For years, assists have been the standard statistic for measuring how well players and teams create scoring opportunities for other players. An assist, with some (occasionally abused) discretion from the scorekeeper, is awarded when a pass leads directly to a made basket. They are not recorded on passes that lead to passes that lead to made baskets (the hockey assist) or on passes that lead to shooting fouls (the free throw assist)[1. Although both of these types of assists are recorded in the NBA’s SportVU Player Tracking Statistics).

The problem with assists is that they require to actions — a successful pass and a made basket — but they award all the credit to the passer. There are many instances where an assist is literally the creation of the passer, a scoring opportunity that appears only because of their vision and ability to squeeze the ball through a tight spot. But there are also assists where the shooter does most of the work. For example, receiving a relatively simple bounce pass and proceeding to knock down a difficult fallaway three-pointer. Assists make no distinction between these two different types of plays always giving credit to the work of the passer. For that reason they can be a messy way of evaluating the passing or shot creation abilities of a player or team.


A steal, along with defensive rebounds and blocks, is one of the few defensive statistics that is collected in the basic box score and it is an incredibly valuable one. A steal is recorded when a defender takes possession of the ball from an offensive player. It ends the offensive possession without any points being scored and often puts the defense in good position to quickly score by running a fast break against disorganized defenders.

The problem with steals is that they represent a very small part of a player’s defensive ability. Deflections that disrupt a play but wind up back in the hands of the offense are not counted and, since the defensive player who ends up with the ball is credited with the steal, often the wrong player is recognized for having created the defensive play. However, steals are fairly rare occurrences compared to some of these other statistics and research has shown that the ability to generate steals has an outsized role in determining a player’s overall impact on a game.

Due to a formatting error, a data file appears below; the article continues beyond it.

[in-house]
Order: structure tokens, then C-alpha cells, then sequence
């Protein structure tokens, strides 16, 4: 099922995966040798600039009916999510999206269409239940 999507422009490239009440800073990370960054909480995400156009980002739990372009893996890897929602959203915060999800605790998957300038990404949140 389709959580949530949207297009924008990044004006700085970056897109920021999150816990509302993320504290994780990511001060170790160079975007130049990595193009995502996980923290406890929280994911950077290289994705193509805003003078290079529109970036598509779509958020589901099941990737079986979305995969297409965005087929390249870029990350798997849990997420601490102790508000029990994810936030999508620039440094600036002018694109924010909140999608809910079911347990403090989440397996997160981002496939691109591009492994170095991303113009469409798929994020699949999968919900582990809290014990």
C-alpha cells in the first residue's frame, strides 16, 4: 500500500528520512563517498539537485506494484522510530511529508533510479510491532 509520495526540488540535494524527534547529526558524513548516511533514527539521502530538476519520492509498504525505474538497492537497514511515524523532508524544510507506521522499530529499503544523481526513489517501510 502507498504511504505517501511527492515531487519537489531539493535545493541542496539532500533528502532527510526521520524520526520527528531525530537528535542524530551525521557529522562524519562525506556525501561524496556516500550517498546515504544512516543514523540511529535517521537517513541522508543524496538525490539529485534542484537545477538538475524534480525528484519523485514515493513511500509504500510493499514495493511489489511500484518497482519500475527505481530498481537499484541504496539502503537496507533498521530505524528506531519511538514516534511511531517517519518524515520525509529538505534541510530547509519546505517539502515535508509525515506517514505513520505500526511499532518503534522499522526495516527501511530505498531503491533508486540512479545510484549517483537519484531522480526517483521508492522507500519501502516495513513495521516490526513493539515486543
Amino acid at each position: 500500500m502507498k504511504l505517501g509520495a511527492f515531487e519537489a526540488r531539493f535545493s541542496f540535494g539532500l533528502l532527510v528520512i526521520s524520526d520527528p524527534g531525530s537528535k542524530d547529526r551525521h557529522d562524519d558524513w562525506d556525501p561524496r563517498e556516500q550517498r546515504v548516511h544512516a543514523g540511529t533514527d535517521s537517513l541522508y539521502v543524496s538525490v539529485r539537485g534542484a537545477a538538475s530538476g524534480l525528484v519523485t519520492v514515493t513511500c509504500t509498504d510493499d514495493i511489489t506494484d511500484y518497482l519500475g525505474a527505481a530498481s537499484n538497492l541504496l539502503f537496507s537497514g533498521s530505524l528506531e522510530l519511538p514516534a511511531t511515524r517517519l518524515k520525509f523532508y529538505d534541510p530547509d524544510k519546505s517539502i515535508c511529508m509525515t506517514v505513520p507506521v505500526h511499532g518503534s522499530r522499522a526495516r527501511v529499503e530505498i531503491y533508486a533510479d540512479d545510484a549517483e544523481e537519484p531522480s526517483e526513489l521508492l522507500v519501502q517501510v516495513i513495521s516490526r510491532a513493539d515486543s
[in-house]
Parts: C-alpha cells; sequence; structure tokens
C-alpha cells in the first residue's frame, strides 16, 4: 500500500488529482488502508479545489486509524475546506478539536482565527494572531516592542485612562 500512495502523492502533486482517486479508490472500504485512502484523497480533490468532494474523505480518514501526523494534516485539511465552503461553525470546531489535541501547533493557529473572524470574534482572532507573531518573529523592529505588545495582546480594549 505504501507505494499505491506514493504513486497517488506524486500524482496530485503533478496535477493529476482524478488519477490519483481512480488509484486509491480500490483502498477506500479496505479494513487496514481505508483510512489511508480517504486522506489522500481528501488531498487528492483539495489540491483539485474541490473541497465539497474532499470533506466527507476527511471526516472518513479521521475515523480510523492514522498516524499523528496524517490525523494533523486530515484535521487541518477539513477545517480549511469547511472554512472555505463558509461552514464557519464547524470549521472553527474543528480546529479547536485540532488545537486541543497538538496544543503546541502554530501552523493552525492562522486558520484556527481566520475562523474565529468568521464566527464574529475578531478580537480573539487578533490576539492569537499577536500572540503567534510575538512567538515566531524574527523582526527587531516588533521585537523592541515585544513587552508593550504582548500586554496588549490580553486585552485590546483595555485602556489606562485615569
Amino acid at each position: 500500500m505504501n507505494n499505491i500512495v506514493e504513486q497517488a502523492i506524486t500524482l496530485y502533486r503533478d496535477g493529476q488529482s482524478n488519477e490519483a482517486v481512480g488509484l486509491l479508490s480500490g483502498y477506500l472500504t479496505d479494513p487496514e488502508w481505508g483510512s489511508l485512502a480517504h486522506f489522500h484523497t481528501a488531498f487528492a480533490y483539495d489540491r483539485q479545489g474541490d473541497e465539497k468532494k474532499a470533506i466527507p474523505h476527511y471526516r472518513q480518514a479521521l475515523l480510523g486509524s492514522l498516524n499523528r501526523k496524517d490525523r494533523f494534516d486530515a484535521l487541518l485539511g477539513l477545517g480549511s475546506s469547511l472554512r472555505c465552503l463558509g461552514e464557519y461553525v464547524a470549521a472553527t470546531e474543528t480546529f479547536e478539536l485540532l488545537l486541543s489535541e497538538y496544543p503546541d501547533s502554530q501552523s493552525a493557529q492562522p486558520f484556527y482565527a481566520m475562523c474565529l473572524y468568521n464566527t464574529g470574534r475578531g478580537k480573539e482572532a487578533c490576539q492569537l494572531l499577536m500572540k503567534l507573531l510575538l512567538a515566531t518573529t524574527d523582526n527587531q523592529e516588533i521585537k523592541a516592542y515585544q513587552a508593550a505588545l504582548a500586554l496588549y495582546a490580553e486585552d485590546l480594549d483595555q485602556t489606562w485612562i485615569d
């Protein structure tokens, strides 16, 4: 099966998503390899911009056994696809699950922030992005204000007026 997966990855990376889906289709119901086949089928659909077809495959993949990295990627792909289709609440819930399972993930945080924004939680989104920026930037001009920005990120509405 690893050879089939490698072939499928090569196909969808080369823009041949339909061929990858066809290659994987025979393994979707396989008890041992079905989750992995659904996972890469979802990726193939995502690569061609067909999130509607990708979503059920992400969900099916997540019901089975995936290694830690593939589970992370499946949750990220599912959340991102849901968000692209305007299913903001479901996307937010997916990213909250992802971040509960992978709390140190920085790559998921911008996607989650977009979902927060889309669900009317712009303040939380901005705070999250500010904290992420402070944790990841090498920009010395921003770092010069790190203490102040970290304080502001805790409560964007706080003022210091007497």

A block occurs when a defensive player touches the ball either during an offensive player’s shooting motion or while the ball is in the air, preventing a shot or deflecting the ball away from the basket. Like steals they are an extremely important play. A blocked shot may be recovered by the offense, but it makes certain that the initial shot will not be made.

However, as a defensive statistic blocks suffer from many of the same problems as steals. A block is one outcome of good interior defense but many others aren’t counted in the basic box score. For example, times when an offensive player chooses not to shoot for fear of getting their shot blocked, or alters their shooting motion to avoid a block, making it less likely that the shot is made. Like steals, examining blocks as a measure of defense is a reasonable place to start as long as you are aware of all of the things that are being left out of the picture. Also, research has shown that the value of a blocked shot, in terms of the likelihood of the team scoring on the ensuing possession, can vary greatly depending on what type of shot it was, where it was taken from and which player blocked the shot.


Turnovers are a statistic that can be viewed offensively or defensively. A turnover is simply any offensive possession that ends without a shot attempt or a trip to the free-throw line (except when time runs out in a quarter or a half). A turnover can be because of a steal, an offensive foul, a ball dribbled or passed out of bounds, a double-dribble, a travel, a palming violation, etc. Turnovers are usually broken into two categories — live ball (steals) and dead ball (everything else). Live ball turnovers are labeled as such because play continues uninterrupted after the turnover is made. With a dead ball turnover there is a stoppage of play as the referee will need to blow their whistle to make the call. Live ball turnovers are vastly more valuable because they allow the defense to smoothly transition to the offensive end, usually against a defense that is not set. A dead ball turnover gives the defense a chance to recover into position and get set.

Personal Fouls 

Fouls are often ignored as a box score statistic, other than looking at how close a player was to getting six, which leads to an ejection. But fouls can tell us quite a bit about a player. Fouls occur for a variety of reasons, usually for some sort of illegal contact, and can be charged to both offensive and defensive players.

On both ends of the floor a foul can be extremely costly. An offensive foul results in a turnover, meaning that team will have finished a possession without scoring. A defensive foul can give the offense a chance to reset or, if committed while an offensive player was in the act of shooting, result in free throws. In general, a trip to the free throw line is by far the most efficient way to use an offensive possession, almost regardless of which player is actually shooting the free throws. Fouls can also tell us quite a bit about a player’s defensive tendencies. A player who fouls a lot is usually either very aggressive and physical, or perhaps struggling with some sort of athletic disadvantage that causes them to end up in weak defensive position.


Ian Levy

Ian Levy (@HickoryHigh) is a Senior NBA Editor for FanSided and the Editor-in-Chief of the Hardwood Paroxysm Basketball Network.